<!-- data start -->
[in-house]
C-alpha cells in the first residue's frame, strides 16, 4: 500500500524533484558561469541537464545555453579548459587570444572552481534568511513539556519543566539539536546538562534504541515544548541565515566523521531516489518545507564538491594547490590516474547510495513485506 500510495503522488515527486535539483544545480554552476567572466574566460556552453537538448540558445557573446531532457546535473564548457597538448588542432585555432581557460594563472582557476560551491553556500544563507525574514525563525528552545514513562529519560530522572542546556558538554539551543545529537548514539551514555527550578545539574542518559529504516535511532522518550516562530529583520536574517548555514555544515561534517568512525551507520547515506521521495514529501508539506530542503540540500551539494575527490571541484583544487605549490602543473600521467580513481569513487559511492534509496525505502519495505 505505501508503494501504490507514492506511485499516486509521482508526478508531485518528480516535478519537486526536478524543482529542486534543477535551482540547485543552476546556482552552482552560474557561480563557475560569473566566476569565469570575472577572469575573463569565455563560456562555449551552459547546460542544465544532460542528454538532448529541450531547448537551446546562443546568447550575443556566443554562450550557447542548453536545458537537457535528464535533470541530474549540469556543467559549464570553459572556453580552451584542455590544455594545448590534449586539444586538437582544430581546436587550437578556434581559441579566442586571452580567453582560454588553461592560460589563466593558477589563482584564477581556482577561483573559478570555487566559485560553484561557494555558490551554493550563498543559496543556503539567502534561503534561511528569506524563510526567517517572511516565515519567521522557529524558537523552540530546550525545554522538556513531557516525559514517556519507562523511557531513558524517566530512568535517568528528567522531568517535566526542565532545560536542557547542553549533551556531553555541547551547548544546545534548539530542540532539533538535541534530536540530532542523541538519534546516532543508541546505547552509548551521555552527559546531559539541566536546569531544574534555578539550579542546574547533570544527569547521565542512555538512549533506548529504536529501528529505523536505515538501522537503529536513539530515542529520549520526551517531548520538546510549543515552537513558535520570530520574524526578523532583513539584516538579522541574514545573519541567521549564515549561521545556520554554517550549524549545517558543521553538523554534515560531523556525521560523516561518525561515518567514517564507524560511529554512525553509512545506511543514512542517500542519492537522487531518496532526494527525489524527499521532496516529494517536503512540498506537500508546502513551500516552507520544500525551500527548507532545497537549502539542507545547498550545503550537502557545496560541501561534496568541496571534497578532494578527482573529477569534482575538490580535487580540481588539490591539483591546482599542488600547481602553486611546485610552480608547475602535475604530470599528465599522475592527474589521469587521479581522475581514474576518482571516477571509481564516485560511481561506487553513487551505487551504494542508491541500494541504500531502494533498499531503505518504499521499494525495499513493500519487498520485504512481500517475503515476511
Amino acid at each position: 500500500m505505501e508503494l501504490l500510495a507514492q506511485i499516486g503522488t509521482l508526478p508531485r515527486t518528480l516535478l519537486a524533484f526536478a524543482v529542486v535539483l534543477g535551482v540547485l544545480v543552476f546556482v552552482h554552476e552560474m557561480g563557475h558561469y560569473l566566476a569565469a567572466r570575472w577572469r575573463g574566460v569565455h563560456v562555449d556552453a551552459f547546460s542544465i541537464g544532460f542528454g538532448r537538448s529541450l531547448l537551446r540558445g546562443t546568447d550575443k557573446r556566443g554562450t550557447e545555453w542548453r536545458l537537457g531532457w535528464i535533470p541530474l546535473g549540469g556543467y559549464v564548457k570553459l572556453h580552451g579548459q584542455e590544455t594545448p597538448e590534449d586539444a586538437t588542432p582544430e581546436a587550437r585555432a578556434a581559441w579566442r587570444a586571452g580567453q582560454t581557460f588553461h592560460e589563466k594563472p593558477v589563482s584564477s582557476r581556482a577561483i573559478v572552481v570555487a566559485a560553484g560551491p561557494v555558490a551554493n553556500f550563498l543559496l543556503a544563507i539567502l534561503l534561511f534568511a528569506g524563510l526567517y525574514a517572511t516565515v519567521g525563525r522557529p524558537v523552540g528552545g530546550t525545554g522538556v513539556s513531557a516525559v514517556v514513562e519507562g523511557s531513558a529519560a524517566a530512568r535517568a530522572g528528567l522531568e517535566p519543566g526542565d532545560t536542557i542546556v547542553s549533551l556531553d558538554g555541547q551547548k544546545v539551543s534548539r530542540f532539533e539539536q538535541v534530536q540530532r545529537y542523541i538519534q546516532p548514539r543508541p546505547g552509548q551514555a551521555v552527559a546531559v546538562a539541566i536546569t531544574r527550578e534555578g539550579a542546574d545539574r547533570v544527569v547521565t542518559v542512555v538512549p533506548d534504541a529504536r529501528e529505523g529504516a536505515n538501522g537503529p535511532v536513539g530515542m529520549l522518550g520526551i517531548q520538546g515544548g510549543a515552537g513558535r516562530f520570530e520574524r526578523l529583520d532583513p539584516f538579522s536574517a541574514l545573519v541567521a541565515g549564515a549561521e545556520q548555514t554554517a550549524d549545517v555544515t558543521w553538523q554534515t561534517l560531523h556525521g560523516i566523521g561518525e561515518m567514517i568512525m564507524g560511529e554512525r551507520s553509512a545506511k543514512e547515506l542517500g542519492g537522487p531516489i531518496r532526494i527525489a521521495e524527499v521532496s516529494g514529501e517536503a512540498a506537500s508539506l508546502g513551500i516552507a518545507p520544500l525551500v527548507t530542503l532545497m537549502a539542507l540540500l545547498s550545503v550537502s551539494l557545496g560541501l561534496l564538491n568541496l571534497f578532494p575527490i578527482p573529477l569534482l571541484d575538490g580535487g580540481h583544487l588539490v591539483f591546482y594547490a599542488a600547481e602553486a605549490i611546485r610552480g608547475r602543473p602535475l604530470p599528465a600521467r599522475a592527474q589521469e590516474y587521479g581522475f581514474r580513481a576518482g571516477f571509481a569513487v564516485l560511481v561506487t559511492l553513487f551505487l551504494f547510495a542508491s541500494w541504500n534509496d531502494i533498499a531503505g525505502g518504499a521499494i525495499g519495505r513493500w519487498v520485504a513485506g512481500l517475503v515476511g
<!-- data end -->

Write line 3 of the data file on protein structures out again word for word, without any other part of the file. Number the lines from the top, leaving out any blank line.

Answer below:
Amino acid at each position: 500500500m505505501e508503494l501504490l500510495a507514492q506511485i499516486g503522488t509521482l508526478p508531485r515527486t518528480l516535478l519537486a524533484f526536478a524543482v529542486v535539483l534543477g535551482v540547485l544545480v543552476f546556482v552552482h554552476e552560474m557561480g563557475h558561469y560569473l566566476a569565469a567572466r570575472w577572469r575573463g574566460v569565455h563560456v562555449d556552453a551552459f547546460s542544465i541537464g544532460f542528454g538532448r537538448s529541450l531547448l537551446r540558445g546562443t546568447d550575443k557573446r556566443g554562450t550557447e545555453w542548453r536545458l537537457g531532457w535528464i535533470p541530474l546535473g549540469g556543467y559549464v564548457k570553459l572556453h580552451g579548459q584542455e590544455t594545448p597538448e590534449d586539444a586538437t588542432p582544430e581546436a587550437r585555432a578556434a581559441w579566442r587570444a586571452g580567453q582560454t581557460f588553461h592560460e589563466k594563472p593558477v589563482s584564477s582557476r581556482a577561483i573559478v572552481v570555487a566559485a560553484g560551491p561557494v555558490a551554493n553556500f550563498l543559496l543556503a544563507i539567502l534561503l534561511f534568511a528569506g524563510l526567517y525574514a517572511t516565515v519567521g525563525r522557529p524558537v523552540g528552545g530546550t525545554g522538556v513539556s513531557a516525559v514517556v514513562e519507562g523511557s531513558a529519560a524517566a530512568r535517568a530522572g528528567l522531568e517535566p519543566g526542565d532545560t536542557i542546556v547542553s549533551l556531553d558538554g555541547q551547548k544546545v539551543s534548539r530542540f532539533e539539536q538535541v534530536q540530532r545529537y542523541i538519534q546516532p548514539r543508541p546505547g552509548q551514555a551521555v552527559a546531559v546538562a539541566i536546569t531544574r527550578e534555578g539550579a542546574d545539574r547533570v544527569v547521565t542518559v542512555v538512549p533506548d534504541a529504536r529501528e529505523g529504516a536505515n538501522g537503529p535511532v536513539g530515542m529520549l522518550g520526551i517531548q520538546g515544548g510549543a515552537g513558535r516562530f520570530e520574524r526578523l529583520d532583513p539584516f538579522s536574517a541574514l545573519v541567521a541565515g549564515a549561521e545556520q548555514t554554517a550549524d549545517v555544515t558543521w553538523q554534515t561534517l560531523h556525521g560523516i566523521g561518525e561515518m567514517i568512525m564507524g560511529e554512525r551507520s553509512a545506511k543514512e547515506l542517500g542519492g537522487p531516489i531518496r532526494i527525489a521521495e524527499v521532496s516529494g514529501e517536503a512540498a506537500s508539506l508546502g513551500i516552507a518545507p520544500l525551500v527548507t530542503l532545497m537549502a539542507l540540500l545547498s550545503v550537502s551539494l557545496g560541501l561534496l564538491n568541496l571534497f578532494p575527490i578527482p573529477l569534482l571541484d575538490g580535487g580540481h583544487l588539490v591539483f591546482y594547490a599542488a600547481e602553486a605549490i611546485r610552480g608547475r602543473p602535475l604530470p599528465a600521467r599522475a592527474q589521469e590516474y587521479g581522475f581514474r580513481a576518482g571516477f571509481a569513487v564516485l560511481v561506487t559511492l553513487f551505487l551504494f547510495a542508491s541500494w541504500n534509496d531502494i533498499a531503505g525505502g518504499a521499494i525495499g519495505r513493500w519487498v520485504a513485506g512481500l517475503v515476511g